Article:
> no applications are installed locally. If I constantly have 6 or 7
    > people accessing the same info and programs at any given time, I need
    > to have high "headroom" for processing power. That's why I want to use
    > a Xeon instead of a P4 or Dual PIII's. I'm also thinking of the
    > future, because they aren't going to be willing to repalce anything
    > within 4 years.


    Right, the server is quite a lot more important than I assumed then, because
    if it goes down all clients are going to be affected.

    > BTW, PATA is hotswappable, with the Promise Fast Trak controller and
    > the associated drive bay cages. I just don't have any experience with
    > it.


    Wow, I never knew that. How does it handle power? I have accidentally
    plugged power into a drive when a system was running before, and that wasn't
    a fun experience!

    > Same reasoning for the min. of 1 gig ram, headroom. If something
    > changes within 1 or 2 yrs, say another app is installed or whatever, I
    > don't want to say "I'll need to upgrade your server memory." Memory is
    > cheap right now, 2 years from now it may not be.


    Yep, sounds very fair to me.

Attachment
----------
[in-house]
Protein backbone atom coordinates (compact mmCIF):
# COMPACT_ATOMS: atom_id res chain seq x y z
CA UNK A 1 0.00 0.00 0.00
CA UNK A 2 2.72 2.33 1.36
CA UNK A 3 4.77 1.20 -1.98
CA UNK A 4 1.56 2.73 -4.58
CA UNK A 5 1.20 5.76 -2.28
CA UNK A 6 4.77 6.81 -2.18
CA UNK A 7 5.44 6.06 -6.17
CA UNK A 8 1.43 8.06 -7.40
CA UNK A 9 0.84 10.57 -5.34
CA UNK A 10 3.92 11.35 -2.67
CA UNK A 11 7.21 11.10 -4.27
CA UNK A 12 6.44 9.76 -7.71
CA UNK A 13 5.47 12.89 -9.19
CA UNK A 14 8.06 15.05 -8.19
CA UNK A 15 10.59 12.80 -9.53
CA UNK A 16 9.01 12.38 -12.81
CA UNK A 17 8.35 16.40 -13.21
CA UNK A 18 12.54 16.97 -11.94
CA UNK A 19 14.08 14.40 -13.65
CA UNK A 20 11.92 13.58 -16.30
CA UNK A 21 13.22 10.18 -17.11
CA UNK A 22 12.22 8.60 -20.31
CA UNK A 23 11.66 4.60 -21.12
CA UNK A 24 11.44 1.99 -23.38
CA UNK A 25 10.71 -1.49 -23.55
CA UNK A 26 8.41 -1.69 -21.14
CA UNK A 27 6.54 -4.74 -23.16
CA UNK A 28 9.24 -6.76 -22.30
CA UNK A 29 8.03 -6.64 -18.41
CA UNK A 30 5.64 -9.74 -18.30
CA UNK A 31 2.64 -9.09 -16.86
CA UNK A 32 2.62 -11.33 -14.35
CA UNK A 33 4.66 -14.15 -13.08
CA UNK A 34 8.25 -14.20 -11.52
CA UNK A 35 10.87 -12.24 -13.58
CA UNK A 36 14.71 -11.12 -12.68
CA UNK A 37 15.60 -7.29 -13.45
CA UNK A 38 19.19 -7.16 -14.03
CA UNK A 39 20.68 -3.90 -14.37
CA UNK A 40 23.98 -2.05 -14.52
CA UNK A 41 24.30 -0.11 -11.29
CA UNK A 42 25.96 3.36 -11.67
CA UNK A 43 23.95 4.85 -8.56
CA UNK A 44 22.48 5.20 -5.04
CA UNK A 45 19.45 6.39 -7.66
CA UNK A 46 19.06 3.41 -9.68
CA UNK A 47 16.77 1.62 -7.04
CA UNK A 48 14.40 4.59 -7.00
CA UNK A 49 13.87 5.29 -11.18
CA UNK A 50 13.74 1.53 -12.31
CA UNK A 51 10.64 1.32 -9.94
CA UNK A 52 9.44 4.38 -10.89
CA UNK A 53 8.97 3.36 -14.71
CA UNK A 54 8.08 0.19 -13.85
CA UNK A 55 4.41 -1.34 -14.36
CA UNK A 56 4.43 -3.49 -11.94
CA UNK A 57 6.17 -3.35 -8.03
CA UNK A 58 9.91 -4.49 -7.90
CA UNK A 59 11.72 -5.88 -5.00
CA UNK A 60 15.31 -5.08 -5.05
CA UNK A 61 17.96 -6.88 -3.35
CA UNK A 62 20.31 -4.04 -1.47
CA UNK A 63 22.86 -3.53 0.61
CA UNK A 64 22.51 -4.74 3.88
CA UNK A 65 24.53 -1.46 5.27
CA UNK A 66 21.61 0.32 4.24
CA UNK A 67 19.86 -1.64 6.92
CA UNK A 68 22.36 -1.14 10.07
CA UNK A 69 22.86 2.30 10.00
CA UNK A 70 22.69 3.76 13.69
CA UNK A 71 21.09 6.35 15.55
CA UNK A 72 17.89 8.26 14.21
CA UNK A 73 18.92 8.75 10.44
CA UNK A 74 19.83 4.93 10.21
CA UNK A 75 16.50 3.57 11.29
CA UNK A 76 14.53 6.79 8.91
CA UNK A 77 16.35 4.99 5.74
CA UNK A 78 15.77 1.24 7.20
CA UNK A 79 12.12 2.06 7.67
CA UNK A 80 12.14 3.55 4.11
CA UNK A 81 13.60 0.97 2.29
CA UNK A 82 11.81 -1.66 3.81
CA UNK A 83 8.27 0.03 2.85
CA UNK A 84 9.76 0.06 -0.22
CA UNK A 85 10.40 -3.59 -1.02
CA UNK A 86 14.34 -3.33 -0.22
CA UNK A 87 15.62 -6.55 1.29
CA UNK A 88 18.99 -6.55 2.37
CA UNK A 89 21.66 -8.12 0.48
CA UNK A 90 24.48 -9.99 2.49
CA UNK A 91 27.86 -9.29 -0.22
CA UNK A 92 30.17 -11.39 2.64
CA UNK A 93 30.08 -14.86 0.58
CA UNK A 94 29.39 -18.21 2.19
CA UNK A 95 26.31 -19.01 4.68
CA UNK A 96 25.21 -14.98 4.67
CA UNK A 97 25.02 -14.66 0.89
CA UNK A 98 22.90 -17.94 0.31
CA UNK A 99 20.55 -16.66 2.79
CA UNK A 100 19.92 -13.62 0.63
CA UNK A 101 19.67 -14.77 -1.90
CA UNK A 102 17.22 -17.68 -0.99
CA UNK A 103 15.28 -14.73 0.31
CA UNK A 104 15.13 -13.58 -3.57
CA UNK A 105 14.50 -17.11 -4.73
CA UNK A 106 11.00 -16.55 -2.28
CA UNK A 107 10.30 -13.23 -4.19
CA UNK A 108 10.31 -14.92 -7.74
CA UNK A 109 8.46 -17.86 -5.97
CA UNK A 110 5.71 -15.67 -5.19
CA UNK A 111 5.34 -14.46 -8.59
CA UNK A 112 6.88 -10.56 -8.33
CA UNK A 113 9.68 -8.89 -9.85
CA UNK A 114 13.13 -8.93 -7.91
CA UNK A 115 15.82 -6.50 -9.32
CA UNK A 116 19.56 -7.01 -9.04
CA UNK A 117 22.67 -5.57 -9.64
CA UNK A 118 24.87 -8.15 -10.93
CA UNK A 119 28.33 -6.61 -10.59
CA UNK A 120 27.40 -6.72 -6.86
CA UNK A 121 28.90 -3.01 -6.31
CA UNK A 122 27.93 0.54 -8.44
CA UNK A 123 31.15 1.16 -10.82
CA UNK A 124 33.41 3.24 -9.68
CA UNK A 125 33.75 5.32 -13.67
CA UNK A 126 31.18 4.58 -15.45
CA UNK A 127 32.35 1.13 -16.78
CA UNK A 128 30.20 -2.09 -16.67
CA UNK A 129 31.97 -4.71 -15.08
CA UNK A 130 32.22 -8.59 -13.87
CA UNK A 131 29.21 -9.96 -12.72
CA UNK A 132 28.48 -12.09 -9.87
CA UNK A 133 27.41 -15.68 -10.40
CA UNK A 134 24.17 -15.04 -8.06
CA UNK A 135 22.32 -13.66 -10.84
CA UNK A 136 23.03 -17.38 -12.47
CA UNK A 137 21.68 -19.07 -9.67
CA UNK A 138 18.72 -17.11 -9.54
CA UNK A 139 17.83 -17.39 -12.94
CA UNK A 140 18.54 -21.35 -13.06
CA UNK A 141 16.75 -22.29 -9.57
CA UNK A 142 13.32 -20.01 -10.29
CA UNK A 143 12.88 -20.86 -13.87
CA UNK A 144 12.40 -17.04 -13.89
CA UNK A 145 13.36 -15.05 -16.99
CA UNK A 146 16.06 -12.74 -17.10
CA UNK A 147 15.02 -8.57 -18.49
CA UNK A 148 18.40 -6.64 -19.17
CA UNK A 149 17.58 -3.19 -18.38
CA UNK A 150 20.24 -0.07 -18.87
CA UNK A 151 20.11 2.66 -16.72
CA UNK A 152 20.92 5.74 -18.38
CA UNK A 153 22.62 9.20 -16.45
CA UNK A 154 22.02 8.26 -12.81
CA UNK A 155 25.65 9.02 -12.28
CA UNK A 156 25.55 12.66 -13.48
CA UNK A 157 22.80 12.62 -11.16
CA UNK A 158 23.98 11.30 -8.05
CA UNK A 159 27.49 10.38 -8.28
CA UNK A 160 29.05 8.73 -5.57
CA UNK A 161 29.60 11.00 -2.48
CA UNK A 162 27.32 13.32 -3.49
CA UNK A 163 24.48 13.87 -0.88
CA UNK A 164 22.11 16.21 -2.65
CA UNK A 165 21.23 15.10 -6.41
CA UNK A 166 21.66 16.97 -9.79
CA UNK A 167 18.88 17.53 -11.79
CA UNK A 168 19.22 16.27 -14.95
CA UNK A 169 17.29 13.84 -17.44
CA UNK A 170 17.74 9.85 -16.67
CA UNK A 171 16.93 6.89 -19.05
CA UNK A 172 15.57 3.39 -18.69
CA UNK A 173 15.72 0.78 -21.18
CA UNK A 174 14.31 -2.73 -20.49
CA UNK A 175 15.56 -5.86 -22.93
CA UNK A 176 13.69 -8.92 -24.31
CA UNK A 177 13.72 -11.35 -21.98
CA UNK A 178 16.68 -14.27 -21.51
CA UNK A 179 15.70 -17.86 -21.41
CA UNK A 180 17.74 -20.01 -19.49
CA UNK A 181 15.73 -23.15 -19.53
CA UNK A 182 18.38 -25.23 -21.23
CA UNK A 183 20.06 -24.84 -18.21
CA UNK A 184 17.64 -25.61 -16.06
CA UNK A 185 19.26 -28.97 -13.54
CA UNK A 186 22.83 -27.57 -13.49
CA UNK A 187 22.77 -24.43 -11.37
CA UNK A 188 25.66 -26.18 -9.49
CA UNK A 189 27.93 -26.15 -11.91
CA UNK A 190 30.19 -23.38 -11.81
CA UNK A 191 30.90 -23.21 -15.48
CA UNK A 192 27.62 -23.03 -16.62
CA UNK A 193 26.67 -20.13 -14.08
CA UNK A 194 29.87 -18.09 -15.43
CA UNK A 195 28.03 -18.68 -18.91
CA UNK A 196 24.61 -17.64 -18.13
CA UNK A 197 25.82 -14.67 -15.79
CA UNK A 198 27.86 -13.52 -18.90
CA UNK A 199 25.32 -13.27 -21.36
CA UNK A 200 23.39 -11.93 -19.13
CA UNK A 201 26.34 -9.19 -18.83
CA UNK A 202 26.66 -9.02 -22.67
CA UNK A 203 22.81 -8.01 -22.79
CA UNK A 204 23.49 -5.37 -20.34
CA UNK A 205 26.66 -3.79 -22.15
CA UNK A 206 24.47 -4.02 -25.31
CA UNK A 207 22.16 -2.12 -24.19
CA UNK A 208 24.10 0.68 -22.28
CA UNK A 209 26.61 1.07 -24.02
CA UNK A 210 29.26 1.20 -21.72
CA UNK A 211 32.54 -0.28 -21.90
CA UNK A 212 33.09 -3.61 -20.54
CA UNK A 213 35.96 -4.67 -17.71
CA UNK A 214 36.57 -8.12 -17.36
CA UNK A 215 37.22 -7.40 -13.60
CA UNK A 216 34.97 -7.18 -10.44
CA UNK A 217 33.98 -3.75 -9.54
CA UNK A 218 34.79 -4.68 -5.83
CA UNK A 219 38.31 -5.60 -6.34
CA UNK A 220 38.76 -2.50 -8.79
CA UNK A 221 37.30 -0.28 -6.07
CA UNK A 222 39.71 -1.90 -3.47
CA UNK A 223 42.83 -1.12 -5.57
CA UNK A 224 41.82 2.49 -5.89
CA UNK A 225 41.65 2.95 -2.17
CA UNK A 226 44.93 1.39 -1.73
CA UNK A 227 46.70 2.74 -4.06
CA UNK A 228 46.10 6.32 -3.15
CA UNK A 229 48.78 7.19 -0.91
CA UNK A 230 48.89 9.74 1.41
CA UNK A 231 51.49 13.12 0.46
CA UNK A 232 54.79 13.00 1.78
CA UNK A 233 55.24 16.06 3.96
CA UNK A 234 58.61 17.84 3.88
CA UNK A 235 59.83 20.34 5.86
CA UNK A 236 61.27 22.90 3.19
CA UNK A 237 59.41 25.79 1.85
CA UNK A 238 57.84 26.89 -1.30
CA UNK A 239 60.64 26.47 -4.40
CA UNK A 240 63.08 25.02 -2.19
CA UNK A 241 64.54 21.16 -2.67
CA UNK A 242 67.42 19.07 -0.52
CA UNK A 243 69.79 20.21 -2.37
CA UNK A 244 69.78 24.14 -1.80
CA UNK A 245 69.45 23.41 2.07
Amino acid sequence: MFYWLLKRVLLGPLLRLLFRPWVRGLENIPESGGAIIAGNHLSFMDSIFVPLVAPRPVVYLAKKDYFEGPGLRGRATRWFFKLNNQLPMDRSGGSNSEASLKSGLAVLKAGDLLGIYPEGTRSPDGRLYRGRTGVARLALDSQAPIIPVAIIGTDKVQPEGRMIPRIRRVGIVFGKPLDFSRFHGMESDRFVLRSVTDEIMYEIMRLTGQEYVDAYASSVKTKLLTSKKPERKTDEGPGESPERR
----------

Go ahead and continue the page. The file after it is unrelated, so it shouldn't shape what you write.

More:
> I do plan on using active directory, but not to its fullest extent,
    > mainly for system policies. Some apps also require SQL server, plus
    > they will be using Crystal Reports in the future (I just found that
    > out).
    >
    > Probably will be using Win 2003 Server, SBS 2003 won't be release till
    > later this year. I will not re-install SBS 4.5, its only caused
    > problems.
    >
    > I'm considering using their old server as a NAS, after a few cheap
    > modifications.
    >
    > Since they aren't many PC's, and they have only a ISDN router, I'm
    > using Static IP's. When the time comes for DSL, I'll switch to DHCP.


    Unless there's a strong reason to stick with static, I would suggest using
    DHCP. It's very nice not to have to make a change on all client machines
    when you make a change to the default gateway etc.

    > I will provide a spare PS. Redundant and hotswappable PS are too
    > expensive.
    >
    > They are providing their own monitor.
    >
    > Another reason I'm dumping Dell and HP is lousy technical support. I'm
    > tired of being on hold , and its like getting teeth pulled to get
    > parts replaced when needed. Ex. I was on the phone for over an hour
    > trying to get a dead power supply replaced. If something I put
    > together fuc*s up, I know who to bitch to.
    >
    > I know some of these specs seem like overkill, but I wan't to make
    > sure my client is happy, satisfied, and not having to spend money
    > later to make up for shortcomings.


    Nothing wrong with overkill. As computer builders we all love to make a
    system as cheap as possible, but most clients would much rather pay a large
    premium to get something that works and will be stable for years. A few
    hundred or even thousand dollars isn't much to pay compared with the thought
    of having an office full of people unable to do their work.

    Good luck with it,
    Gareth
    Gareth Church, Jul 27, 2003
    #3